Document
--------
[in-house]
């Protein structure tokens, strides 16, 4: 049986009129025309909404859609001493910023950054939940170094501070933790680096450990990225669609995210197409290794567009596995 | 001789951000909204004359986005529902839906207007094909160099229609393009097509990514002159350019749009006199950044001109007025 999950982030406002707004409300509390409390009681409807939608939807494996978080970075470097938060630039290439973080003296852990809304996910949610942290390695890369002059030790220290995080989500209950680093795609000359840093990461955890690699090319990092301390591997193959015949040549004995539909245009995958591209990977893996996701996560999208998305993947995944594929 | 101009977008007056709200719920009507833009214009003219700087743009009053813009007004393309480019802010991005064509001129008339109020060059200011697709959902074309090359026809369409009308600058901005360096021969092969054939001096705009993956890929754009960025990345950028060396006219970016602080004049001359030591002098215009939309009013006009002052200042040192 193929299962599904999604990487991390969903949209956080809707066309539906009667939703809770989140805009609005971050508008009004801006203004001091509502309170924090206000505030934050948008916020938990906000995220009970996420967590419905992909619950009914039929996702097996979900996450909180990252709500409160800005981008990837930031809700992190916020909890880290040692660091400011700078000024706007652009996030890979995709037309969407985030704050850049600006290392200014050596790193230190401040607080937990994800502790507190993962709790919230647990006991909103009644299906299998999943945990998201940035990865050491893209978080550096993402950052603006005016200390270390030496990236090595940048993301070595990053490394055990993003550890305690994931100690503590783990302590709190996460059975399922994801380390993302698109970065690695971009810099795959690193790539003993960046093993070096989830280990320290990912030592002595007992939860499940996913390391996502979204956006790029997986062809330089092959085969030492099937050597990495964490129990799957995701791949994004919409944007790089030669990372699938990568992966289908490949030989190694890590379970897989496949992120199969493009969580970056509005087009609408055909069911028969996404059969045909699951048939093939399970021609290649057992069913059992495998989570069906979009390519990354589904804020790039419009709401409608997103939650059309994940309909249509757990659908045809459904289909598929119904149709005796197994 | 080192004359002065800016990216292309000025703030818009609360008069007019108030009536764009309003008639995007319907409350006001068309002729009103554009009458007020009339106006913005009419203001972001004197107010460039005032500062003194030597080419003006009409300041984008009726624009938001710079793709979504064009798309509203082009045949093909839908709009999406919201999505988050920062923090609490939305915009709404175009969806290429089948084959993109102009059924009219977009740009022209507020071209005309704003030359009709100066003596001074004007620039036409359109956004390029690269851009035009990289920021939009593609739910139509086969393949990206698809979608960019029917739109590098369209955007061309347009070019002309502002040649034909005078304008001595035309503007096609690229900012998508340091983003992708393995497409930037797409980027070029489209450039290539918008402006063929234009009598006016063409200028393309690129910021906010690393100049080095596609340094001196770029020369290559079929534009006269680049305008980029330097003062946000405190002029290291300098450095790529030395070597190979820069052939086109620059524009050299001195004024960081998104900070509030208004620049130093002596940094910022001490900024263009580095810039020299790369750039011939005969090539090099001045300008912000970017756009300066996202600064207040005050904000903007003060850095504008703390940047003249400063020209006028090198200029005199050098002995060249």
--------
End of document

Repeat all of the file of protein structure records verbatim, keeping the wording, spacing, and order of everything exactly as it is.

[in-house]
């Protein structure tokens, strides 16, 4: 049986009129025309909404859609001493910023950054939940170094501070933790680096450990990225669609995210197409290794567009596995 | 001789951000909204004359986005529902839906207007094909160099229609393009097509990514002159350019749009006199950044001109007025 999950982030406002707004409300509390409390009681409807939608939807494996978080970075470097938060630039290439973080003296852990809304996910949610942290390695890369002059030790220290995080989500209950680093795609000359840093990461955890690699090319990092301390591997193959015949040549004995539909245009995958591209990977893996996701996560999208998305993947995944594929 | 101009977008007056709200719920009507833009214009003219700087743009009053813009007004393309480019802010991005064509001129008339109020060059200011697709959902074309090359026809369409009308600058901005360096021969092969054939001096705009993956890929754009960025990345950028060396006219970016602080004049001359030591002098215009939309009013006009002052200042040192 193929299962599904999604990487991390969903949209956080809707066309539906009667939703809770989140805009609005971050508008009004801006203004001091509502309170924090206000505030934050948008916020938990906000995220009970996420967590419905992909619950009914039929996702097996979900996450909180990252709500409160800005981008990837930031809700992190916020909890880290040692660091400011700078000024706007652009996030890979995709037309969407985030704050850049600006290392200014050596790193230190401040607080937990994800502790507190993962709790919230647990006991909103009644299906299998999943945990998201940035990865050491893209978080550096993402950052603006005016200390270390030496990236090595940048993301070595990053490394055990993003550890305690994931100690503590783990302590709190996460059975399922994801380390993302698109970065690695971009810099795959690193790539003993960046093993070096989830280990320290990912030592002595007992939860499940996913390391996502979204956006790029997986062809330089092959085969030492099937050597990495964490129990799957995701791949994004919409944007790089030669990372699938990568992966289908490949030989190694890590379970897989496949992120199969493009969580970056509005087009609408055909069911028969996404059969045909699951048939093939399970021609290649057992069913059992495998989570069906979009390519990354589904804020790039419009709401409608997103939650059309994940309909249509757990659908045809459904289909598929119904149709005796197994 | 080192004359002065800016990216292309000025703030818009609360008069007019108030009536764009309003008639995007319907409350006001068309002729009103554009009458007020009339106006913005009419203001972001004197107010460039005032500062003194030597080419003006009409300041984008009726624009938001710079793709979504064009798309509203082009045949093909839908709009999406919201999505988050920062923090609490939305915009709404175009969806290429089948084959993109102009059924009219977009740009022209507020071209005309704003030359009709100066003596001074004007620039036409359109956004390029690269851009035009990289920021939009593609739910139509086969393949990206698809979608960019029917739109590098369209955007061309347009070019002309502002040649034909005078304008001595035309503007096609690229900012998508340091983003992708393995497409930037797409980027070029489209450039290539918008402006063929234009009598006016063409200028393309690129910021906010690393100049080095596609340094001196770029020369290559079929534009006269680049305008980029330097003062946000405190002029290291300098450095790529030395070597190979820069052939086109620059524009050299001195004024960081998104900070509030208004620049130093002596940094910022001490900024263009580095810039020299790369750039011939005969090539090099001045300008912000970017756009300066996202600064207040005050904000903007003060850095504008703390940047003249400063020209006028090198200029005199050098002995060249």